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Game Review

There are no ramrod, run-and-gun takedowns in gamemaker City Interactive's new first-person shooter. There's no leaping from a speeding vehicle with a knife in your virtual teeth and an automatic weapon in each fist. Nope, Sniper: Ghost Warrior is a more deliberate game of precision. And in this case that means long treks through the jungle, slow, stealthy target setups, and a whole bunch of kills from way, way off.

Gamers play as Marine sniper Sgt. Tyler Wells, aka Razor Six Four. On special military assignment, he and his spotting partner are plopped smack-dab in the middle of hundreds of acres of angry jungle in the fictitious nation of Isla Trueno. Wells is a hero, sent to stop a sadistic killer. Violent despot General Vasquez has taken over this small and once democratically run country, and he's controlling the place and its cocaine trade with an iron fist.

Early on we see the general's gun-toting lackeys rounding up innocent civilians and executing them with bullets to the back of the head. And so it's Wells' job—through four acts and multiple chapters—to pinpoint key targets, assist a rebel uprising, and hopefully take out the thuggish general by the time the last bullet is fired and the last bit of brains are splattered.

Slow Your Breathing and Squeeze
This is a linear game that offers a wide path of travel. You may need to crawl or crouch your way through yards and yards of jungle or high-elevation hillside before finding your perfect hiding spot. But if you stray too far, the game demands that you "get back to your area" before a timer counts down and restarts the level.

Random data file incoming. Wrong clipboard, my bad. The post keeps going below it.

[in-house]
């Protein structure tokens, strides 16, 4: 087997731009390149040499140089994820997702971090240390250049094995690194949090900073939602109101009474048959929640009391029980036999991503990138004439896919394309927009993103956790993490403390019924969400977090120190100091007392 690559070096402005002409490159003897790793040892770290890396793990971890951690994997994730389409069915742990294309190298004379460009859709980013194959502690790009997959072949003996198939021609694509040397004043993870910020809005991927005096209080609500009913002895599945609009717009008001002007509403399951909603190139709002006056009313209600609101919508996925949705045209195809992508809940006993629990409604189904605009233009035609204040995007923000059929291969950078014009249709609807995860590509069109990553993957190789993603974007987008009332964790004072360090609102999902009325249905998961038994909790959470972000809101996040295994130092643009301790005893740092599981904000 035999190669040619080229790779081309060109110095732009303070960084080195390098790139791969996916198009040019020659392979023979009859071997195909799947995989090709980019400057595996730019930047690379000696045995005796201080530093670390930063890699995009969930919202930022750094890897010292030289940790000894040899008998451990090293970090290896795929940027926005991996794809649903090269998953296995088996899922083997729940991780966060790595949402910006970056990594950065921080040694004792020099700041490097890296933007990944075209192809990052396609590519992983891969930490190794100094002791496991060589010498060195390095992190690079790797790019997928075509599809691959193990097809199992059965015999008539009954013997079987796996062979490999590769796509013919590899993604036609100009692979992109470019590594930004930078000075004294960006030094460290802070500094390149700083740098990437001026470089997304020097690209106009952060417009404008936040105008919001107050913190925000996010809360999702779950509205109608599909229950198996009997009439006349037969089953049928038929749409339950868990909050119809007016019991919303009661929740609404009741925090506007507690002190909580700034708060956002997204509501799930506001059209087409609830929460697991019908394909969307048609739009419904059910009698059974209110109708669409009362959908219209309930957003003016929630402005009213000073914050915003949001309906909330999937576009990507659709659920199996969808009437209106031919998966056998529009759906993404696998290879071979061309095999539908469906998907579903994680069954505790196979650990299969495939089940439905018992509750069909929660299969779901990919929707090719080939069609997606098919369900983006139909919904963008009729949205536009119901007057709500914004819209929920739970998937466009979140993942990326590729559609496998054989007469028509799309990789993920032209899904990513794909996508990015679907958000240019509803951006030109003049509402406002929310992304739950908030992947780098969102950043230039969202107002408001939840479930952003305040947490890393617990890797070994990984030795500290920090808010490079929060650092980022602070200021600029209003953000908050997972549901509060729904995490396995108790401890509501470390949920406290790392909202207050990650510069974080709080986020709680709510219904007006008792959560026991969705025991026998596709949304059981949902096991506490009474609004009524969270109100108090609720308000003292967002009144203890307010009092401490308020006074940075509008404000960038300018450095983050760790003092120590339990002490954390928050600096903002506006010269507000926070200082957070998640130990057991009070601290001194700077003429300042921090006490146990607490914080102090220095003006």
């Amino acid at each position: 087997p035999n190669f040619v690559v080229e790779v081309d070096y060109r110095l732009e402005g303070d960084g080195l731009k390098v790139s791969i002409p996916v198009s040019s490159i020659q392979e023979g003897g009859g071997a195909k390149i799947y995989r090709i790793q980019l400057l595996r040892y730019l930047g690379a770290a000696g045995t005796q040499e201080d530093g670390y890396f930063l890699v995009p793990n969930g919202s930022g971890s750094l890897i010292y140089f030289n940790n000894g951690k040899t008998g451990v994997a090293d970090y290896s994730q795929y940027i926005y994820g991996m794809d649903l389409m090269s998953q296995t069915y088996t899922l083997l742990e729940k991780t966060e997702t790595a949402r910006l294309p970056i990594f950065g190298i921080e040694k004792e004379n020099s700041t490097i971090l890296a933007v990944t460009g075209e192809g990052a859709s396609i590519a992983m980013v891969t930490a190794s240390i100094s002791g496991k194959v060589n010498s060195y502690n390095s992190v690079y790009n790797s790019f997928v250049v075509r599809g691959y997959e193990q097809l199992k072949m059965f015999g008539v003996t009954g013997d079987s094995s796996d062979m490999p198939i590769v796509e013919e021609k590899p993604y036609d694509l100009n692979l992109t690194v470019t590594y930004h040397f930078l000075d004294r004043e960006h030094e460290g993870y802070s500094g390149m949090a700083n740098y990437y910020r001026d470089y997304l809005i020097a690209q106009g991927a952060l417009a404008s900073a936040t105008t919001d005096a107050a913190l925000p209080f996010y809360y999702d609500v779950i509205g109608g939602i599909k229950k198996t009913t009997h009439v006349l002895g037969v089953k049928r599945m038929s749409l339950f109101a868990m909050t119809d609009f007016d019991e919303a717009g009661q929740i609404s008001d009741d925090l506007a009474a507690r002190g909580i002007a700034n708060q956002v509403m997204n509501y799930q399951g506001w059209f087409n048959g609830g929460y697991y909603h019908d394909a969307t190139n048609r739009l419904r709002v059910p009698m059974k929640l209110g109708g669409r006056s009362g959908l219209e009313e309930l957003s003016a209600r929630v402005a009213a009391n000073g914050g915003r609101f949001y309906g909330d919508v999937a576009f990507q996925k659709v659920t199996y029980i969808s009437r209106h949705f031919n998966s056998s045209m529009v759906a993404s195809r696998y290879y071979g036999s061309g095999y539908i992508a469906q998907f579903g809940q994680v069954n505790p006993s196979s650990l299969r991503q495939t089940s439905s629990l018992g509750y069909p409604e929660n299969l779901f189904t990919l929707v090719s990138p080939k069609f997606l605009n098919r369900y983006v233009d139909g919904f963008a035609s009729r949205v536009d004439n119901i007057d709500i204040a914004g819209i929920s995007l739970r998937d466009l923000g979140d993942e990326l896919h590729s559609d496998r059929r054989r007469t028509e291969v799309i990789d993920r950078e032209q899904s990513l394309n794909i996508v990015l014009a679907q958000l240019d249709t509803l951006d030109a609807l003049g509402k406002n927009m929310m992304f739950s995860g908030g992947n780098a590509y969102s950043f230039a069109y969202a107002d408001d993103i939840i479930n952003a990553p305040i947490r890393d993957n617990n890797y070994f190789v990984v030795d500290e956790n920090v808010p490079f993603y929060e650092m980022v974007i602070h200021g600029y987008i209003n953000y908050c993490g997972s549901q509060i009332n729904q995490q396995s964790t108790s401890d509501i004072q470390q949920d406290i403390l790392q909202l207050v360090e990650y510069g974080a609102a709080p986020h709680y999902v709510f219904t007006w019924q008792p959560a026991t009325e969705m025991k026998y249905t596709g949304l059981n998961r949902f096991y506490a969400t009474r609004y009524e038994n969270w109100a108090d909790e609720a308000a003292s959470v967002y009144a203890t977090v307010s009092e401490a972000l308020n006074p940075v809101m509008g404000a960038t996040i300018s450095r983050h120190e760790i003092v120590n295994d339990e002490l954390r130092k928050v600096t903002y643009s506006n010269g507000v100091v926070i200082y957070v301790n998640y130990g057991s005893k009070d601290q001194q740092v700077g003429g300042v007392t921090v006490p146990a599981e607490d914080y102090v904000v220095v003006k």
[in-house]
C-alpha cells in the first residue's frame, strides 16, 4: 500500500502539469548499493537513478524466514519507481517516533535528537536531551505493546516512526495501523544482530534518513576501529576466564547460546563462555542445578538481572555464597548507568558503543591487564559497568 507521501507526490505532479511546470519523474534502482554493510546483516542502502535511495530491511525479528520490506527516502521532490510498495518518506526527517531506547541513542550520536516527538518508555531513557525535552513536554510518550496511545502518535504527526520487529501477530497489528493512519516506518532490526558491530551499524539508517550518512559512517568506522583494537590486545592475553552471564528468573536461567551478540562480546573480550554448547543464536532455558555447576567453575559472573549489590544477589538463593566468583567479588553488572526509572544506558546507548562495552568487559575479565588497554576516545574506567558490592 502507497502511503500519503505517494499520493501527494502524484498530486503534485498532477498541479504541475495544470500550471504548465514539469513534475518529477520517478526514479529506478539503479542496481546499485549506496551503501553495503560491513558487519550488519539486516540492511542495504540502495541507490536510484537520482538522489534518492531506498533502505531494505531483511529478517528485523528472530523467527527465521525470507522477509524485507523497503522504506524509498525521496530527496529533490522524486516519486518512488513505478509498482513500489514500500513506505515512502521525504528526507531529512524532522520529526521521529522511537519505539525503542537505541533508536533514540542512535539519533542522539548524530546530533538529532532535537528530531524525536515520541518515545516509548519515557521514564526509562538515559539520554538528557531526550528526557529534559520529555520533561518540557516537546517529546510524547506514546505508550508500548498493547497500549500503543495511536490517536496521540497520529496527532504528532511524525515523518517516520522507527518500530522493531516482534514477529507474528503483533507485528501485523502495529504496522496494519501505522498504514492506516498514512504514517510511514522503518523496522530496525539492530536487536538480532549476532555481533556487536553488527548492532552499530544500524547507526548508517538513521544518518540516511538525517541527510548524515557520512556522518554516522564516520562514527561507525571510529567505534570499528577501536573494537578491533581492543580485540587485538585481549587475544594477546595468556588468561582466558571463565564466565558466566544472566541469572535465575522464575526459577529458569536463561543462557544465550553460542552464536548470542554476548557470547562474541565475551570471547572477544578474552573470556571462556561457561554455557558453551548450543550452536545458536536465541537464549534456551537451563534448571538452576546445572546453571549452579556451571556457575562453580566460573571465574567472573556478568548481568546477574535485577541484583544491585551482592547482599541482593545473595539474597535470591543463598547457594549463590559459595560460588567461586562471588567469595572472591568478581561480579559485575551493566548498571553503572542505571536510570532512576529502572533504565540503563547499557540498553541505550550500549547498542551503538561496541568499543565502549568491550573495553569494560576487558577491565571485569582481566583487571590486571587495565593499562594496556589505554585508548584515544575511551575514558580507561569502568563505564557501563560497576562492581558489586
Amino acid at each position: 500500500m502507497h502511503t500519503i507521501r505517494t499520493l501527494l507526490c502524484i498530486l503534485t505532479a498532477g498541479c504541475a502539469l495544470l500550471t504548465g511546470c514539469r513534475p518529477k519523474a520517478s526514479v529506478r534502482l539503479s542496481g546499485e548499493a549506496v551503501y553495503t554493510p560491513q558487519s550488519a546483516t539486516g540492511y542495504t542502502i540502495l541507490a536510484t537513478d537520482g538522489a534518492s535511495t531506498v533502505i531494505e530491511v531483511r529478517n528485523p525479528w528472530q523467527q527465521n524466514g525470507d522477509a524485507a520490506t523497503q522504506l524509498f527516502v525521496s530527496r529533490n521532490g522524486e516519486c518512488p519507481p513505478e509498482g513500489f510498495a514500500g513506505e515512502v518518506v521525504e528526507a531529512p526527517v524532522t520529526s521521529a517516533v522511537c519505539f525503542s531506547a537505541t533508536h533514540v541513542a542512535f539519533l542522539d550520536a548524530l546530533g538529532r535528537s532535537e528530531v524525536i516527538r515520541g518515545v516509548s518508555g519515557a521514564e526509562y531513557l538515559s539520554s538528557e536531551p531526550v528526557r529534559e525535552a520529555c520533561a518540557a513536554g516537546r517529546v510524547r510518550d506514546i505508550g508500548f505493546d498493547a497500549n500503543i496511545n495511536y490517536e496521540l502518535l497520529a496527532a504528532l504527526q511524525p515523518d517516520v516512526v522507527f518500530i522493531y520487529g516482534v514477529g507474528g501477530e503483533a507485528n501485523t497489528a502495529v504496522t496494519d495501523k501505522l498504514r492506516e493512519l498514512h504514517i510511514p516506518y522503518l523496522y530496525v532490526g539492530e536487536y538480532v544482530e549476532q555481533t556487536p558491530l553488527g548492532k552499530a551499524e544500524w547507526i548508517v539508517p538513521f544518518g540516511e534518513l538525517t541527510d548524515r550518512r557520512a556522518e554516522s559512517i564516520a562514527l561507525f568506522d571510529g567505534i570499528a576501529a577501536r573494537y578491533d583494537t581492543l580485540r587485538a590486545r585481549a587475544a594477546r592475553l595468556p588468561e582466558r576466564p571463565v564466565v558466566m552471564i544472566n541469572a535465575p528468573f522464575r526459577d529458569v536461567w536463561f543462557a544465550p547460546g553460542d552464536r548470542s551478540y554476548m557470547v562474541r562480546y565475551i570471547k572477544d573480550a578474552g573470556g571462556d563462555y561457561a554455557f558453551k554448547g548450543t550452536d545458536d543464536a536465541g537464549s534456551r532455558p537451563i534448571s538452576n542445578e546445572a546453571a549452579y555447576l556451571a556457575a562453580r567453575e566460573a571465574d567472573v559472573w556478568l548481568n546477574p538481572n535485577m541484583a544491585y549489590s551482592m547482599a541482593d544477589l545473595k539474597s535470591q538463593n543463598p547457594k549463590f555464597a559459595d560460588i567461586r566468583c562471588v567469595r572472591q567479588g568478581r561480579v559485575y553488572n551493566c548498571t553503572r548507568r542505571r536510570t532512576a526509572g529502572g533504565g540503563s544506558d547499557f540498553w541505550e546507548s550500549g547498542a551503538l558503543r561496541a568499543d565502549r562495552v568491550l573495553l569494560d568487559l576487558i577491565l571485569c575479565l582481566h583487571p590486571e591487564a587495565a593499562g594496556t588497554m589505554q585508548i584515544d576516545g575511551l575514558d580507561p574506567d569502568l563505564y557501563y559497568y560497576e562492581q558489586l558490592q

This isn't just shooting fish in a barrel. The AI characters are incredibly sensitive to any giveaway that you're nearby. If the wrong twig is snapped or the wrong bush rustled, the bad guys'll start blasting with amazing accuracy or storming in your direction en masse. When surrounded, Wells can switch from long-range rifle to silenced handgun, grenade or balanced throwing knife.

The sighting mechanics are very realistic with this shooter. Accounting for distance, wind and even your character's rate of breathing are all part of the mix and add a sense that you're really looking down the scope of a powerful modern rifle. Then the .50 BMG large-caliber rounds lift the target off his feet and sometimes flip him backwards.

Killer "Fun"
All of the death-dealing is accompanied by a fair share of mess. A bullet or knife to the body equals red spray and splurts. When you target a victim with a perfectly placed headshot, the action kicks into slow motion and the camera follows closely behind the bullet as it shatters the skull. (You can also kill random animals—parrots, chickens and livestock.) Explosive barrels and grenades, on the other hand, produce huge explosions and instant death, but without any of the real-world burning and gore.

F-bombs blast the landscape. And you can't turn down the sound to get rid of that kind of static because you need the com instructions to move forward.

One of the real world's best-known snipers, the late Gunnery Sergeant Carlos Hatchcock-USMC, once said, "I like shooting, and I love hunting. But I never did enjoy killing anybody. It's my job. If I don't get those b‑‑tards then they're gonna kill a lot of those kids dressed up like Marines. That's the way I look at it."

Sniper: Ghost Warrior sets up your avatar marksman to be much like the brave and stoic Sgt. Hatchcock. But, of course, there is one big difference: While the real-life heroic sergeant may have blanched at the death-dealing he was tasked with, the makers of this game are hoping that the virtual sharpshooter in you is much more open to enjoying the moment.

Positive Elements

Spiritual Content

Sexual Content

Violent Content

Crude or Profane Language

Drug and Alcohol Content

Other Negative Elements

Conclusion

Pro-social Content

Objectionable Content

Summary Advisory

Plot Summary

Christian Beliefs

Other Belief Systems

Authority Roles

Profanity/Violence

Kissing/Sex/Homosexuality

Discussion Topics

Additional Comments/Notes

Episode Reviews

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